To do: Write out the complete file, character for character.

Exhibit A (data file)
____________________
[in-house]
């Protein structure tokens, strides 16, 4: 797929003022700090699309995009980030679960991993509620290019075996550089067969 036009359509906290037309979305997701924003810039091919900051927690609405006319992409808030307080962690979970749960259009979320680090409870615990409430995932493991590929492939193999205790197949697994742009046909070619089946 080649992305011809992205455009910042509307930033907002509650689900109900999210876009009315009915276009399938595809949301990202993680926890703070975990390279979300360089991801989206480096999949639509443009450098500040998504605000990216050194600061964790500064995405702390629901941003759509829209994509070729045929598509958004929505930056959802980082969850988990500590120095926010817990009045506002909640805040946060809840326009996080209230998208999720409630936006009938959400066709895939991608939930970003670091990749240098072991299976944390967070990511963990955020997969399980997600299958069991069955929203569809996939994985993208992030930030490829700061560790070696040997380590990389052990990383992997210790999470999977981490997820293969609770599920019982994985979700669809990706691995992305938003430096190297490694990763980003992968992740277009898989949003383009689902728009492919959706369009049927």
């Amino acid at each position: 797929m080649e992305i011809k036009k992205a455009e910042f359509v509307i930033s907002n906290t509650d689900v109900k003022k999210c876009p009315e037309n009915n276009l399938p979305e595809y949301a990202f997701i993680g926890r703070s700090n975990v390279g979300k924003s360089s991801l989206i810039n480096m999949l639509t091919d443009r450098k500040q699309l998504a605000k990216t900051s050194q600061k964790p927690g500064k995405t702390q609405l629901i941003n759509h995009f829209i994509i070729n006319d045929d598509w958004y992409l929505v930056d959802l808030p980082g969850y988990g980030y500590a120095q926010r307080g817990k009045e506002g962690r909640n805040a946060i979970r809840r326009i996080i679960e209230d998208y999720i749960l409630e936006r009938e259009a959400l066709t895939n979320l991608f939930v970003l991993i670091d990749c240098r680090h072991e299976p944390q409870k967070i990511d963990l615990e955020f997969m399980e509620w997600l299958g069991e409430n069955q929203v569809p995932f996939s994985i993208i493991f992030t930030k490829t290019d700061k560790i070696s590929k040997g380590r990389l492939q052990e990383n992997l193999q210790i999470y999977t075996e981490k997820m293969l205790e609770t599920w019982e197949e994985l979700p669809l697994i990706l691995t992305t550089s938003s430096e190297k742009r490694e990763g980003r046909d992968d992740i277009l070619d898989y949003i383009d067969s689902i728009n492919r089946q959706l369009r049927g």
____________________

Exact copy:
[in-house]
């Protein structure tokens, strides 16, 4: 797929003022700090699309995009980030679960991993509620290019075996550089067969 036009359509906290037309979305997701924003810039091919900051927690609405006319992409808030307080962690979970749960259009979320680090409870615990409430995932493991590929492939193999205790197949697994742009046909070619089946 080649992305011809992205455009910042509307930033907002509650689900109900999210876009009315009915276009399938595809949301990202993680926890703070975990390279979300360089991801989206480096999949639509443009450098500040998504605000990216050194600061964790500064995405702390629901941003759509829209994509070729045929598509958004929505930056959802980082969850988990500590120095926010817990009045506002909640805040946060809840326009996080209230998208999720409630936006009938959400066709895939991608939930970003670091990749240098072991299976944390967070990511963990955020997969399980997600299958069991069955929203569809996939994985993208992030930030490829700061560790070696040997380590990389052990990383992997210790999470999977981490997820293969609770599920019982994985979700669809990706691995992305938003430096190297490694990763980003992968992740277009898989949003383009689902728009492919959706369009049927």
């Amino acid at each position: 797929m080649e992305i011809k036009k992205a455009e910042f359509v509307i930033s907002n906290t509650d689900v109900k003022k999210c876009p009315e037309n009915n276009l399938p979305e595809y949301a990202f997701i993680g926890r703070s700090n975990v390279g979300k924003s360089s991801l989206i810039n480096m999949l639509t091919d443009r450098k500040q699309l998504a605000k990216t900051s050194q600061k964790p927690g500064k995405t702390q609405l629901i941003n759509h995009f829209i994509i070729n006319d045929d598509w958004y992409l929505v930056d959802l808030p980082g969850y988990g980030y500590a120095q926010r307080g817990k009045e506002g962690r909640n805040a946060i979970r809840r326009i996080i679960e209230d998208y999720i749960l409630e936006r009938e259009a959400l066709t895939n979320l991608f939930v970003l991993i670091d990749c240098r680090h072991e299976p944390q409870k967070i990511d963990l615990e955020f997969m399980e509620w997600l299958g069991e409430n069955q929203v569809p995932f996939s994985i993208i493991f992030t930030k490829t290019d700061k560790i070696s590929k040997g380590r990389l492939q052990e990383n992997l193999q210790i999470y999977t075996e981490k997820m293969l205790e609770t599920w019982e197949e994985l979700p669809l697994i990706l691995t992305t550089s938003s430096e190297k742009r490694e990763g980003r046909d992968d992740i277009l070619d898989y949003i383009d067969s689902i728009n492919r089946q959706l369009r049927g």